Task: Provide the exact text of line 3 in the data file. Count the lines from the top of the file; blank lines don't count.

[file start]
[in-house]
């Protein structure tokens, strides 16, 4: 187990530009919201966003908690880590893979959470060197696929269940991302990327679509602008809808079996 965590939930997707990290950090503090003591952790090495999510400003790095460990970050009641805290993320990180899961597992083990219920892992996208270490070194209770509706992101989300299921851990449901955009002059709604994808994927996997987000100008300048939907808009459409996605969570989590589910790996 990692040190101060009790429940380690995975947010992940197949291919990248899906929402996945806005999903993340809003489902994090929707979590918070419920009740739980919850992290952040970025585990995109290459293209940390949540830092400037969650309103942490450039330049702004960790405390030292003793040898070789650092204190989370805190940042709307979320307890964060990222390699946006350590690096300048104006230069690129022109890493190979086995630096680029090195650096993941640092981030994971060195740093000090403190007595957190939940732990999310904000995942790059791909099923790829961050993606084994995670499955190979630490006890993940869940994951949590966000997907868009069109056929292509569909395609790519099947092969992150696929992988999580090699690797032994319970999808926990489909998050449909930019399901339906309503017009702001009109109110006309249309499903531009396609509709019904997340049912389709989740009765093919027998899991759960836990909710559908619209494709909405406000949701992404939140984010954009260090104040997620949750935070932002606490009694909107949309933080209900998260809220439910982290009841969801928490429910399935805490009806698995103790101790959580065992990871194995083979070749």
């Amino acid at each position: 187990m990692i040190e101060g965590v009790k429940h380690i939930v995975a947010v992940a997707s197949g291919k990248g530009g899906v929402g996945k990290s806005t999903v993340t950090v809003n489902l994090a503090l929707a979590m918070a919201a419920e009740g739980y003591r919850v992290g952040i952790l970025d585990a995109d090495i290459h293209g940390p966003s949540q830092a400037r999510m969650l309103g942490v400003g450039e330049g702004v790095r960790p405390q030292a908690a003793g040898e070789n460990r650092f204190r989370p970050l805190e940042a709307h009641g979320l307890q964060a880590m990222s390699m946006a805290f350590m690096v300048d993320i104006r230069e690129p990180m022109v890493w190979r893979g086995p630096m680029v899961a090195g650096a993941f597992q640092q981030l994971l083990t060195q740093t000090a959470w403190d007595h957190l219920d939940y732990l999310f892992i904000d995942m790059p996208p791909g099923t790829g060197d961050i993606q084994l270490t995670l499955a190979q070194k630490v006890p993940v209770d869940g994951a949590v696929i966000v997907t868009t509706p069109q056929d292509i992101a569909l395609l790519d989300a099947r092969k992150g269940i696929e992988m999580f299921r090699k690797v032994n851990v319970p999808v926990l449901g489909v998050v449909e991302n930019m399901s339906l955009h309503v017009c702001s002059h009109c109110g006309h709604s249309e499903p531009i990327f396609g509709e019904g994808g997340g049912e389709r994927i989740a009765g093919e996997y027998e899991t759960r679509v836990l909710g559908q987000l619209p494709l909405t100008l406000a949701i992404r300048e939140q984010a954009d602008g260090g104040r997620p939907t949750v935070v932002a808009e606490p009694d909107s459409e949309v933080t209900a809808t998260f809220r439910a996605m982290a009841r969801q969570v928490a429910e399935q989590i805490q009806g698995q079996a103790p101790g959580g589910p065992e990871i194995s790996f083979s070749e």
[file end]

């Amino acid at each position: 187990m990692i040190e101060g965590v009790k429940h380690i939930v995975a947010v992940a997707s197949g291919k990248g530009g899906v929402g996945k990290s806005t999903v993340t950090v809003n489902l994090a503090l929707a979590m918070a919201a419920e009740g739980y003591r919850v992290g952040i952790l970025d585990a995109d090495i290459h293209g940390p966003s949540q830092a400037r999510m969650l309103g942490v400003g450039e330049g702004v790095r960790p405390q030292a908690a003793g040898e070789n460990r650092f204190r989370p970050l805190e940042a709307h009641g979320l307890q964060a880590m990222s390699m946006a805290f350590m690096v300048d993320i104006r230069e690129p990180m022109v890493w190979r893979g086995p630096m680029v899961a090195g650096a993941f597992q640092q981030l994971l083990t060195q740093t000090a959470w403190d007595h957190l219920d939940y732990l999310f892992i904000d995942m790059p996208p791909g099923t790829g060197d961050i993606q084994l270490t995670l499955a190979q070194k630490v006890p993940v209770d869940g994951a949590v696929i966000v997907t868009t509706p069109q056929d292509i992101a569909l395609l790519d989300a099947r092969k992150g269940i696929e992988m999580f299921r090699k690797v032994n851990v319970p999808v926990l449901g489909v998050v449909e991302n930019m399901s339906l955009h309503v017009c702001s002059h009109c109110g006309h709604s249309e499903p531009i990327f396609g509709e019904g994808g997340g049912e389709r994927i989740a009765g093919e996997y027998e899991t759960r679509v836990l909710g559908q987000l619209p494709l909405t100008l406000a949701i992404r300048e939140q984010a954009d602008g260090g104040r997620p939907t949750v935070v932002a808009e606490p009694d909107s459409e949309v933080t209900a809808t998260f809220r439910a996605m982290a009841r969801q969570v928490a429910e399935q989590i805490q009806g698995q079996a103790p101790g959580g589910p065992e990871i194995s790996f083979s070749e």